Another issue for the sports fashion sector is the new competition from verticals such as Zara or H&M, which manage the complete cycle of their products under one roof and have discovered the sports fashion sector for themselves with their own collections at sometimes abstrusively low prices. For customers who are not brand loyal, sports fashion brands have now got competition from which they have to stand out. There are still opportunities here, similar to Vaude or Patagonia in the outdoor sector, to retain customers as a sports fashion brand with the story behind the brand.
And in the health & fitness sector?
Here, the pandemic has led to a boom in home fitness. Alongside outdoor, home fitness offerings were the big winners. People have taken a lot of products home to work out. Now it’s about making sure these are used even after the pandemic.
How will these topics be present at ISPO Munich 2022?
In the Health & Fitness Hall, we will have a special area for dietary supplements for the first time at ISPO Munich 2022. In addition, with therapie München in Hall B0 and FitnessConnected in the ICM, two parallel trade shows will take place. With FitnessConnected, we are strengthening our offering in the direction of the fitness studio sector. The therapie offers exciting exhibitors and conference program for physiotherapists, trainers and sports physicians in the field of training, rehabilitation and prevention. With this strong trio, we can address completely new groups of visitors.
How did your passion for sports and fashion come about?
I’ve always done sports, but never with a full focus on one sport. I was in ballet and children’s gymnastics as a child, and later went to the gym. The ISPO environment then rubbed off on me more and more. In the meantime, we would need a second garage just for the bikes at our house. Whether road bike or mountain bike, trekking bike or pedelec, everything gets used. For a few years now, I’ve had a soft spot for yoga and am now toying with the idea of taking a yoga teacher training course to learn more about how the body works together. I find that super exciting. I also love to run, even though with my job and daughter there is less time for it than I would like at the moment. I ran my first and hopefully not last marathon in Munich in 2013.
In the field of fashion, I volunteer “on the side” – with Head of ISPO Group Tobias Gröber, among others – for the Foundation of the German Apparel Industry, which supports fashion design students with its annual European Fashion Award “FASH”. In addition to prize money and internships, the foundation also provides support in the form of mentoring, for example. FASH award winners now work at Adidas, Akris, Craft, Hugo Boss, Quiksilver, Puma, Dorothee Schumacher and Vivienne Westwood, among others.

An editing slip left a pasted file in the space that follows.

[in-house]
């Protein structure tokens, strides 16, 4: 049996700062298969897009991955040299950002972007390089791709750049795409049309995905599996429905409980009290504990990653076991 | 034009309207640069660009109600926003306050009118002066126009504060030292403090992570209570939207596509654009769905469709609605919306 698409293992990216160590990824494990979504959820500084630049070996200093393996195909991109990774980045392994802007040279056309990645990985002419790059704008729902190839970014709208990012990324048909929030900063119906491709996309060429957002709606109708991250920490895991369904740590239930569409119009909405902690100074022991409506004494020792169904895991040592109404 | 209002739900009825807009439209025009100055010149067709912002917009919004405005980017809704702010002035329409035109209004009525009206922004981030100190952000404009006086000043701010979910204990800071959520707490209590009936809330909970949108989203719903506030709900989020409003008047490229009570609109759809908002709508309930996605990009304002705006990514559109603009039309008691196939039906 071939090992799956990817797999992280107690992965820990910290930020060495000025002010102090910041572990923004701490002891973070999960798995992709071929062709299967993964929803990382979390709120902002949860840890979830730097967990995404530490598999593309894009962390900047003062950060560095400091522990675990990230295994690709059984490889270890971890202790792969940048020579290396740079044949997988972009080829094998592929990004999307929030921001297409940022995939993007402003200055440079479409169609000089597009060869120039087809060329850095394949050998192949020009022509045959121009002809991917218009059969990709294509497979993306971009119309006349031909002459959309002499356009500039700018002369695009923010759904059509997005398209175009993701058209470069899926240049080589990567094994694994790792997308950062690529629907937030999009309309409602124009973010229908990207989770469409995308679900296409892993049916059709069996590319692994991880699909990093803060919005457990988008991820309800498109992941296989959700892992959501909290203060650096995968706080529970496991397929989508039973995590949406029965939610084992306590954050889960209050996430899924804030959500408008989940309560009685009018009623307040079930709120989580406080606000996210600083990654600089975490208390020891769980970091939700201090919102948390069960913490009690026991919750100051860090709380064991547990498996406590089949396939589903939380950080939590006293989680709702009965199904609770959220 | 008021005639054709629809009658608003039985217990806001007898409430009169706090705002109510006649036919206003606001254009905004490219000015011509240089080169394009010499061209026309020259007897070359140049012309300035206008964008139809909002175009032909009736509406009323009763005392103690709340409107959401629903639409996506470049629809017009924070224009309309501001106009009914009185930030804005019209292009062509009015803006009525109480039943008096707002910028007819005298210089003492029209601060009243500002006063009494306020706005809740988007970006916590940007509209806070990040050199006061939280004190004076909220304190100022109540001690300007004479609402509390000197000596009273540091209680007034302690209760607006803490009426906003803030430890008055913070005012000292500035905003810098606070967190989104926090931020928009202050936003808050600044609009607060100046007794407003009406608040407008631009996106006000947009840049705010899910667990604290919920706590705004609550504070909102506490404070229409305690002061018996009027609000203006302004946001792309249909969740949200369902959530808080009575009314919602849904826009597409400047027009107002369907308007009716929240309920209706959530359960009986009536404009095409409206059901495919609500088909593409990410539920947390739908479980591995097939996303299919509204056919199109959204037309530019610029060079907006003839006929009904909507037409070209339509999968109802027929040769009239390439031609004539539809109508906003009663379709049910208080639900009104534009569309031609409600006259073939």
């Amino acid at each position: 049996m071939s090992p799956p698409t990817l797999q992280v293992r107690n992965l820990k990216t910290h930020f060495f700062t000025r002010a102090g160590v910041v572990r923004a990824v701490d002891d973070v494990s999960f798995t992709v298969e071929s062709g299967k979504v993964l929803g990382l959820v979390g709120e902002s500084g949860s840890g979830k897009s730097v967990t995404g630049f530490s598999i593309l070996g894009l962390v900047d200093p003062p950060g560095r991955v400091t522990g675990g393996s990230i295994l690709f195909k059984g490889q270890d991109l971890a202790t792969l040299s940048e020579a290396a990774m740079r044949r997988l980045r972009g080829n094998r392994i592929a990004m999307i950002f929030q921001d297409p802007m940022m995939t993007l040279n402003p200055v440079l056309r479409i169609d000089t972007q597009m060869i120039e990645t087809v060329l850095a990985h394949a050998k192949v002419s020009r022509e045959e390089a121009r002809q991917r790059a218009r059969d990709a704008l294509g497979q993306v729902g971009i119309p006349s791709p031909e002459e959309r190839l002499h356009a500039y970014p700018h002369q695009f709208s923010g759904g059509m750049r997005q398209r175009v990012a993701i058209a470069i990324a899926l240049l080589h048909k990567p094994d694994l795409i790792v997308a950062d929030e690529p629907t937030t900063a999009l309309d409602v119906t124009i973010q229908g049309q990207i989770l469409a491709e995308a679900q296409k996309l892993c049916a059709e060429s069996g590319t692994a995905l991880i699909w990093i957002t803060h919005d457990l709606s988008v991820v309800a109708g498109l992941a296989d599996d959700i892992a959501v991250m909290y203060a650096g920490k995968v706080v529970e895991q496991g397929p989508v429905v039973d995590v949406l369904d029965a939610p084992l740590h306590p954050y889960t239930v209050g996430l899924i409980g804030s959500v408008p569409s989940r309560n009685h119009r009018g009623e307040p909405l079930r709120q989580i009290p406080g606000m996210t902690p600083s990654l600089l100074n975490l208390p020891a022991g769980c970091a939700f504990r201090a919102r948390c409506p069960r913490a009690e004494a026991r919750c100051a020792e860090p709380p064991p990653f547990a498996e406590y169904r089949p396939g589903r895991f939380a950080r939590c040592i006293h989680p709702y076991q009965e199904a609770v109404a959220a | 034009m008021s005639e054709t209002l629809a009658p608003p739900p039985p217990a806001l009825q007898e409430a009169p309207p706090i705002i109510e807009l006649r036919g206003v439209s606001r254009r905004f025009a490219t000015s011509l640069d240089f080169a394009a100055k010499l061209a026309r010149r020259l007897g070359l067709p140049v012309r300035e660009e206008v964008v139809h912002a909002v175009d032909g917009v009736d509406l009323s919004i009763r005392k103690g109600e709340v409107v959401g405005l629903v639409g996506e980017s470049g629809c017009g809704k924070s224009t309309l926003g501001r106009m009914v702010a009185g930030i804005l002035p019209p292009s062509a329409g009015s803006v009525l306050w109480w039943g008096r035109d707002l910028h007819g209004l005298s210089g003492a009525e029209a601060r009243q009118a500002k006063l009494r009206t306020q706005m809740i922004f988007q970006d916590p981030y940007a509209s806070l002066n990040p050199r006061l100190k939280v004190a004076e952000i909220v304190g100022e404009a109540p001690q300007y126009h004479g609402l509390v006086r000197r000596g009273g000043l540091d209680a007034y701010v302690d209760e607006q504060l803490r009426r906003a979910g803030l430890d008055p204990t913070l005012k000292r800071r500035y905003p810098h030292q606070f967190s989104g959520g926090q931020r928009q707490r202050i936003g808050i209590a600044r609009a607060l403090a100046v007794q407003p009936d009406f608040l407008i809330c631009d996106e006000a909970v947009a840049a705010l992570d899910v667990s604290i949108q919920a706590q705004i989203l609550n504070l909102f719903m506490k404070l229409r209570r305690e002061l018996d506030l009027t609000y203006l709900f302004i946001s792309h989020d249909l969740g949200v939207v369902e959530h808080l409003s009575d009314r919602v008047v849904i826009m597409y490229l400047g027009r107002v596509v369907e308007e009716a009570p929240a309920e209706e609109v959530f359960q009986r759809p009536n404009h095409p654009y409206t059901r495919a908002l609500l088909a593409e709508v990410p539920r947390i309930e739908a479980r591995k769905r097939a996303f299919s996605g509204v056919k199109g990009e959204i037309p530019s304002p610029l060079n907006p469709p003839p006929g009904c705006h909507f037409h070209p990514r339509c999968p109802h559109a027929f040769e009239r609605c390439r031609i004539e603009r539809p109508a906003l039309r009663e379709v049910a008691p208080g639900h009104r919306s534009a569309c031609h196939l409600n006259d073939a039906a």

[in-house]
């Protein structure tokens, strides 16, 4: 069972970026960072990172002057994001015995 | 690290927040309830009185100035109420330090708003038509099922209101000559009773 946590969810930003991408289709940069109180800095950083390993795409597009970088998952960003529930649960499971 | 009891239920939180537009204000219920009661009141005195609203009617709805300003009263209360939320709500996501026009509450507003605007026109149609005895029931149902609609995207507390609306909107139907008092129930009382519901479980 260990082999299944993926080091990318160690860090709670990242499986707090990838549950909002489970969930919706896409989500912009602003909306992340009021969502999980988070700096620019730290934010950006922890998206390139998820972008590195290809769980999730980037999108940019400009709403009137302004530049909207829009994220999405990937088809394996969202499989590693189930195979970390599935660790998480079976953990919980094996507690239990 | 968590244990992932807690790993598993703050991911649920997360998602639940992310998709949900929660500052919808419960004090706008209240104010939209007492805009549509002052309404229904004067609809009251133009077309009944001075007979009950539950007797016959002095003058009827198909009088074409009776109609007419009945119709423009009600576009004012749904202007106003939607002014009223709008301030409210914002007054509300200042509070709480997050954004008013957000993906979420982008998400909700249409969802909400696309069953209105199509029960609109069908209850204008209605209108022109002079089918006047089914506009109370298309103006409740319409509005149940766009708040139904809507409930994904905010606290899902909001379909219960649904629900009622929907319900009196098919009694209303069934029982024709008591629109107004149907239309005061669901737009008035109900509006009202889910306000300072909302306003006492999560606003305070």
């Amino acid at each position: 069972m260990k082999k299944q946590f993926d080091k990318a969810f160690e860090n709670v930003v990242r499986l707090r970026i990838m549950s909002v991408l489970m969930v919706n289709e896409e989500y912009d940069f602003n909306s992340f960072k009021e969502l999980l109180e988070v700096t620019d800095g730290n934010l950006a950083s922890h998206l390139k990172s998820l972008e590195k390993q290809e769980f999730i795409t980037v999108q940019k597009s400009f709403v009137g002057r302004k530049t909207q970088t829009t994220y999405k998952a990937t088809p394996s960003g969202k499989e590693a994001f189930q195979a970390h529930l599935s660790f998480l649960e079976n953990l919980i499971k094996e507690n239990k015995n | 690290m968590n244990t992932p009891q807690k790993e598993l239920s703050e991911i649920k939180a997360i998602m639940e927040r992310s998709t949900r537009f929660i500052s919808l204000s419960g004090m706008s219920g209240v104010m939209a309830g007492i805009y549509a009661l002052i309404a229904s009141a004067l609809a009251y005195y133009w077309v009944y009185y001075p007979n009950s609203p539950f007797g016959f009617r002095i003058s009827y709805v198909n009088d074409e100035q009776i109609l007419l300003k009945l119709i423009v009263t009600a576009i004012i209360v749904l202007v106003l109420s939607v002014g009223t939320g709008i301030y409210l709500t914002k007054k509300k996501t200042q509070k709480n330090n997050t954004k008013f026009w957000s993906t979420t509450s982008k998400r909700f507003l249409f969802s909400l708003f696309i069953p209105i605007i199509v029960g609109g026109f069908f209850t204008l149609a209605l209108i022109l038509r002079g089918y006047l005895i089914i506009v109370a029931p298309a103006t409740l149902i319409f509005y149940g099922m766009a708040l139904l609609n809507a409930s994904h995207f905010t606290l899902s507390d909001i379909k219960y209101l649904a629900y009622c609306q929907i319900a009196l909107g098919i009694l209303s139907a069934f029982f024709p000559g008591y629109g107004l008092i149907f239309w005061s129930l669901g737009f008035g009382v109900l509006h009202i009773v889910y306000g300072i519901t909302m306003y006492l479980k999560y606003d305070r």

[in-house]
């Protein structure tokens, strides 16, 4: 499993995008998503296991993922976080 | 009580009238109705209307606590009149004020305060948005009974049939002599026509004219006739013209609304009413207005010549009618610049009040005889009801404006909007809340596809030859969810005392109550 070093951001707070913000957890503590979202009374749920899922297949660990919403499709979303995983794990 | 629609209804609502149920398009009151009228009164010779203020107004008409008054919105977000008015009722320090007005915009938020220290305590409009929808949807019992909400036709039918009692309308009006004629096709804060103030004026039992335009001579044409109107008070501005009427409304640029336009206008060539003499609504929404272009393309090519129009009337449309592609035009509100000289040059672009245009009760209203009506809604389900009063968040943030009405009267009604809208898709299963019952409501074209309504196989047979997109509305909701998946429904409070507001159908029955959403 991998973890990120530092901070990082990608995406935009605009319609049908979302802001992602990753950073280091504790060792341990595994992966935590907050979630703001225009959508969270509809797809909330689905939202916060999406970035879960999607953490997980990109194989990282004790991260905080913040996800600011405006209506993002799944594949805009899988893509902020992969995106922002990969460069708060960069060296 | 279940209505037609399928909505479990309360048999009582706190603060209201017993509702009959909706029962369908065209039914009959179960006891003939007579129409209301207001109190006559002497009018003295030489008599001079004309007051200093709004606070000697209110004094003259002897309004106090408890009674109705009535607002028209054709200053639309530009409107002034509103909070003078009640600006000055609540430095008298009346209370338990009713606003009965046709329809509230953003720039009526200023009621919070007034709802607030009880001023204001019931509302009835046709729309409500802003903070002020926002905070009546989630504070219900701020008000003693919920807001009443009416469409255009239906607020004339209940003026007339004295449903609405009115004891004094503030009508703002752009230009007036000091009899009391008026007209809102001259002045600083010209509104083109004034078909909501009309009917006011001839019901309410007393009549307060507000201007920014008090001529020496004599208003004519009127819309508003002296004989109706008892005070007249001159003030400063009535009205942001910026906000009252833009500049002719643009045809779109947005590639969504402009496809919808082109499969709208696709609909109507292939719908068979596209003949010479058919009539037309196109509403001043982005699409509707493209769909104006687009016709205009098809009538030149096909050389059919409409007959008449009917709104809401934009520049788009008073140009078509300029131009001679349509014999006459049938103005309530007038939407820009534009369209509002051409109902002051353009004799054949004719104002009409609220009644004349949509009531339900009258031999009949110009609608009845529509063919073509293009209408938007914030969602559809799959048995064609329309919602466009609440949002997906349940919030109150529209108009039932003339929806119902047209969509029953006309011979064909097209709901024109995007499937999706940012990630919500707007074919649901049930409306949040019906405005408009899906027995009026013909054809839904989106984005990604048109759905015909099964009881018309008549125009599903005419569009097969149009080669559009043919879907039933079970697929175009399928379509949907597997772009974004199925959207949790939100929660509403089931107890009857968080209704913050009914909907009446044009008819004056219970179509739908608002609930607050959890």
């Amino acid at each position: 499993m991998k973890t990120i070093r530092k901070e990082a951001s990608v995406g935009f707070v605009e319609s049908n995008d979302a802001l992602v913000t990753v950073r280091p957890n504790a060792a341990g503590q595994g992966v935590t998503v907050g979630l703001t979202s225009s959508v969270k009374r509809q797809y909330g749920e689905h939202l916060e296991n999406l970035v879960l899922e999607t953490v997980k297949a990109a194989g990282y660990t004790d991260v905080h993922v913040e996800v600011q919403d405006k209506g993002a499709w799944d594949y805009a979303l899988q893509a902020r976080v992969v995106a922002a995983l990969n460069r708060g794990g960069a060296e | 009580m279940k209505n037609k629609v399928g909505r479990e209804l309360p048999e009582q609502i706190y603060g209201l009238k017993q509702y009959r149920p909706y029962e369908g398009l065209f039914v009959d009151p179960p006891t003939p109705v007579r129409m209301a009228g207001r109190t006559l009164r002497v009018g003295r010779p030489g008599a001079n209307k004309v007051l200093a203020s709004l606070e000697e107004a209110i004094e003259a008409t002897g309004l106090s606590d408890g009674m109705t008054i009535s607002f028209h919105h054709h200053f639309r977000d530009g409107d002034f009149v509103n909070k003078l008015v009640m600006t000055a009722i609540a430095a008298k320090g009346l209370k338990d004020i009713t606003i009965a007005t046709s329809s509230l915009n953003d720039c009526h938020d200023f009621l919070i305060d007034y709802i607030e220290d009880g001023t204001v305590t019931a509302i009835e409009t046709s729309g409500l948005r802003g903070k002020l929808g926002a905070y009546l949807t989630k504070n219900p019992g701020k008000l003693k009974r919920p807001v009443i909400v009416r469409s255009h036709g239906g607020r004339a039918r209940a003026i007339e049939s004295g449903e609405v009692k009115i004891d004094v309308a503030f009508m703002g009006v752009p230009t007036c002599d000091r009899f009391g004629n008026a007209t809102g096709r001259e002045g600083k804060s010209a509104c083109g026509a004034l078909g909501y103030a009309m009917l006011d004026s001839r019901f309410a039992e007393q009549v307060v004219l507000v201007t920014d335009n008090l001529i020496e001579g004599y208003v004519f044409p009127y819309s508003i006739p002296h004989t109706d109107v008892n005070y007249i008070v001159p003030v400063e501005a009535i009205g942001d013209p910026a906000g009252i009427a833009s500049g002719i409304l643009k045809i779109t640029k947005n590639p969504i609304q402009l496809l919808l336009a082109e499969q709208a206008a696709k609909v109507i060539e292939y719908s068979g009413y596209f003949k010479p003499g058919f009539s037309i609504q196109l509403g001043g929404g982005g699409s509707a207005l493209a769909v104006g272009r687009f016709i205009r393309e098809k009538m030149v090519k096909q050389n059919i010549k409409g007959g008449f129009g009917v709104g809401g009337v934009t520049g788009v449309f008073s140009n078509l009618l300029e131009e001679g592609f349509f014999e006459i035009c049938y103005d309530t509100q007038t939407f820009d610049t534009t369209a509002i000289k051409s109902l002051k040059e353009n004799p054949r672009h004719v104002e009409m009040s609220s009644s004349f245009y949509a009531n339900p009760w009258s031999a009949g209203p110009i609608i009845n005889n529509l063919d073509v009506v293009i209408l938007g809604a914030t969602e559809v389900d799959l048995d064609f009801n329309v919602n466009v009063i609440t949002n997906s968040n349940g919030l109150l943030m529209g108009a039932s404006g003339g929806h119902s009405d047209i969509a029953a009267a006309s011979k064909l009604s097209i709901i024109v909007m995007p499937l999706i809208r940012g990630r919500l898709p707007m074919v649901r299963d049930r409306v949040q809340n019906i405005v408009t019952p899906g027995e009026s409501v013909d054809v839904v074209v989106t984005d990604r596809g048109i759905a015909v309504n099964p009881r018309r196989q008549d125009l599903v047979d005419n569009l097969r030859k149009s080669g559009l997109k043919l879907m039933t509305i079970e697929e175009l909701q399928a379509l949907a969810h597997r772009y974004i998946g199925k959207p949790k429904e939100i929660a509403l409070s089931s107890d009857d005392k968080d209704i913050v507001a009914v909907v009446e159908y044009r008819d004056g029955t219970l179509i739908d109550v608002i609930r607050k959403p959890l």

What drives you in your work?
Especially in the past few years, I have become aware of how large my network has become and that I can create meaningful connections through it. I have the feeling that I can provide partners and customers with contacts with which they can achieve something good. That gives me an insane amount of joy and really drives me. Whether it’s planned or by chance, you meet wonderful people during trade shows, experience unforgettable moments and expand your network. And for me, that’s one of the huge added values that a physical event offers.
Where do you think the industry can do more good in the future?
I was at a textile recycling plant in Saxony-Anhalt this year. Every day, incredible quantities of clothes arrive there that have been thrown into used clothing containers and have to be sorted by hand. Only a very small part is good enough to be reintroduced into the cycle in second-hand stores. The poorer quality parts go to Eastern Europe or Africa to be sold there. The rest is garbage that is shredded and, in the best case, used in the automotive industry. The visit to this company had quite an effect on me. Because the sporting goods industry naturally also contributes to this constant flow of new clothes. And the more materials are woven or glued into them, the more difficult they are to recycle.